If you read carefully, you can see the "good intentions" of the author, but he gets lost in man-made thinking, weak arguments, bad motivations for evangelizing, and poor unclear writing at times. Platt seriously does touch on some great things and some of his writing is clear. Platt does an excellent job telling Christians to stop being so self-centered and be more god-centered. He challenges us to have our priorities straight and to make sure we are spending our money where it counts. For that part of his book, I give him 4.5 stars. It's very good, but not quite "outstanding/out of this world."
This book review was done for Thomas Nelson publisher in exchange for the book
In this "sequel" to Radical, David Platt sets before himself a single goal. Based upon Scripture, he seeks to clarify "the practical implications for how a right understanding of the church fuels a radical obedience among Christians." Better said, he hones in on this basic question: How can believers be mobilized to fulfill God's design (that they walk "... in single-minded, death defying obedience to one objective, the declaration of his gospel for the demonstration of his glory to all nations.")?
In the book, Platt explores six notions that he sees as critical to walking in radical obedience to Christ:
The worst enemy of Christians is good things in the church. (I.e., in many cases, the church is not doing what is best, and we can know what that may be, if we would only question all that we are doing and allow Christ "to determine what needs to stay and what needs to go.")
The gospel that saves us from work saves to work. (I.e., we need to appreciate that the fruit of God's gracious gift of salvation, our works of righteousness, is also a gift from God.)
The Word does the work. (I.e., we need to rightly understand that the it is the Word that has transformed and continues to transform lives, as we walk with his Spirit.)
Building the right church depends on using all the wrong people. (I.e., God's purpose is for all of his followers to be engaging the world with the Gospel.)
We are living - and longing-- for the end of the world. (I.e., the end will come when people from every ethnic group have heard and responded to the gospel, so fulfilling the Great Commission hastens that day.)
We are selfless followers of a self-centered God. (I.e., true followers know that death to self is required, and that our God, as Lord, Master and King, is free to spend our lives however he pleases, that he alone may be exalted.)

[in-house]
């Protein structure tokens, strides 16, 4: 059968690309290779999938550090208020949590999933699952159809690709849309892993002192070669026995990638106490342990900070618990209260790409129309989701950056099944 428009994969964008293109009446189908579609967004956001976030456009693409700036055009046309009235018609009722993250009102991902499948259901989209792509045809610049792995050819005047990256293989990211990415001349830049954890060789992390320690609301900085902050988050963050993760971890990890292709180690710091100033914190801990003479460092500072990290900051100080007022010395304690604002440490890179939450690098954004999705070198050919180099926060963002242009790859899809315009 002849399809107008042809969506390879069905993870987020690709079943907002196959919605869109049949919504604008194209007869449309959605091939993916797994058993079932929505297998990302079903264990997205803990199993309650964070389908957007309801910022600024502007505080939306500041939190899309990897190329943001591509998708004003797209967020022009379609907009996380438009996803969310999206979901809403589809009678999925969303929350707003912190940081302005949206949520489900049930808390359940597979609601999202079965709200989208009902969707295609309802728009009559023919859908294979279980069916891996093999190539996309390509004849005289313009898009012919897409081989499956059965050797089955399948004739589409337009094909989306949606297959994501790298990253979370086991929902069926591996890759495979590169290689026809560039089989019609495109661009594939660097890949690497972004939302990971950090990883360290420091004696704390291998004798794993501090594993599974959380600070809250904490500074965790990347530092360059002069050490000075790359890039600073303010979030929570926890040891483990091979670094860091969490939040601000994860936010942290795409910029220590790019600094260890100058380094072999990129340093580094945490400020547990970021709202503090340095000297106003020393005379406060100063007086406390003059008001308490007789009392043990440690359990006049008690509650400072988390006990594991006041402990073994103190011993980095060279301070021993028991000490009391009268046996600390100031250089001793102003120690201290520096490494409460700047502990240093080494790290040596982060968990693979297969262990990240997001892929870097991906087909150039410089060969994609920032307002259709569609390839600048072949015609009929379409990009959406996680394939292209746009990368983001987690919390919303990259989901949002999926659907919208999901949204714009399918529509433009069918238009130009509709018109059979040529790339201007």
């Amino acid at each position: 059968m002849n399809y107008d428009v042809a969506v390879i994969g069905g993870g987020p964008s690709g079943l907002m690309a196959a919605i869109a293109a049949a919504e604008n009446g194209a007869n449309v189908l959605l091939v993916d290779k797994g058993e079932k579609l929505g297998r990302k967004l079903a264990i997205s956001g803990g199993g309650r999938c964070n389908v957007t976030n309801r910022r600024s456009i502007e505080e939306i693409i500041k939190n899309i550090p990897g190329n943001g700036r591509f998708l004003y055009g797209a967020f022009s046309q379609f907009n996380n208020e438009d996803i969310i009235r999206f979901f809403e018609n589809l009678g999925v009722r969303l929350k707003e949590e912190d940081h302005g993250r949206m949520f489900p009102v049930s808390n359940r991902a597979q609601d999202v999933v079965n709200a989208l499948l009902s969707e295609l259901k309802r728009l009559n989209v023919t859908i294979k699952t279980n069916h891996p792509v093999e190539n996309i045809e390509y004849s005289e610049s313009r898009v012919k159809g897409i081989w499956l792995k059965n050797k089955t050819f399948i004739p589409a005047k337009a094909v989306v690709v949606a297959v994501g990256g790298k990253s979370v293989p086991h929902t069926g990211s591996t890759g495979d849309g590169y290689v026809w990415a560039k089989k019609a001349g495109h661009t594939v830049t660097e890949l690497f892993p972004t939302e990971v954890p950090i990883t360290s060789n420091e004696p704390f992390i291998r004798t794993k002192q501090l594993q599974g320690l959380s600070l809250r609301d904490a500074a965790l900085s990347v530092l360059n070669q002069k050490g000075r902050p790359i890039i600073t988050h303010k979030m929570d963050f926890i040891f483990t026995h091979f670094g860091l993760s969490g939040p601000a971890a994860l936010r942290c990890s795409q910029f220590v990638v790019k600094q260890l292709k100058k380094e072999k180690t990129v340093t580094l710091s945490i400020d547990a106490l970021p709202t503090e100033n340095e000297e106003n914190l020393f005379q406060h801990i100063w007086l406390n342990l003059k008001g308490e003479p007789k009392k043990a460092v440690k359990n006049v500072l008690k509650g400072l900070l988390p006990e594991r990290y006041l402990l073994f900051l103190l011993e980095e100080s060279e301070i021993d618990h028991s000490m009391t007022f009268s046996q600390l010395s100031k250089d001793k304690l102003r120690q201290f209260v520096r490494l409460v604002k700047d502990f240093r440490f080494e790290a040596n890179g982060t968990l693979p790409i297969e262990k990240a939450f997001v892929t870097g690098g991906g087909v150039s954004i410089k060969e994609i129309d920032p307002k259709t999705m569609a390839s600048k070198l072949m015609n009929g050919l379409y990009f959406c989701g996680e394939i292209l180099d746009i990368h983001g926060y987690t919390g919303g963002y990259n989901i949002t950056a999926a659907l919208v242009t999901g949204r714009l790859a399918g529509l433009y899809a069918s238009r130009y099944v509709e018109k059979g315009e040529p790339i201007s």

As he does this, he relates the experiences of the Church at Brook Hills in their journey of obedience, to provide context and to unpack the realities of what it looks like to live lives abandoned to God. These are not shared as a model to be followed or self-directed praise; I found them to be a great encouragement to pursue the better ways that are a part of God's plan.
This book should a "must read" for all leaders within any local church that is serious about mobilizing the people they lead to whole-heartedly follow Christ and take the gospel to folks near and far. But the reading must be followed by the hard questioning, grappling, obeying the Word and "relentless prayer." A "must," as well, as Platt stresses, is that leaders realize that the sheep will likely never be what they cannot see in their shepherds.
By the way, if your church leaders have not read Radical, this should not, in my view, hinder their reading and positively responding to this book, and moving to a position where God can speak to needed changes in the the way your church seeks to minister.
Radical Together by David Platt follows his prior book Radical. To really get the most out of this book I would suggest that you read Radical first. This will provide a back drop for the flow and purpose of his second installment. In Radical Together, David presents six chapters that will pave the way for disciples of Christ to become all that Jesus intended us to be as disciple makers. He points out issues that are hindering individuals and churches, and then biblically constructs the antidote to the problem. His book is bold to say the least, but it is theologically sound and challenging.
David's writing style is easy to read and is filled with real life stories of what happens when God's people are unleashed for the purposes of God. This book reinforced many different areas of my own call that God has placed on my life. Yet I was challenged to become even more radical in laying everything on the table for the sake of the call. It is so easy get wrapped up in ministry that we end up missing the very substance of the relationship that Jesus desire with each of us. Radical Together is a book that challenges us to keep Jesus and his Word at the forefront of all we do as believers.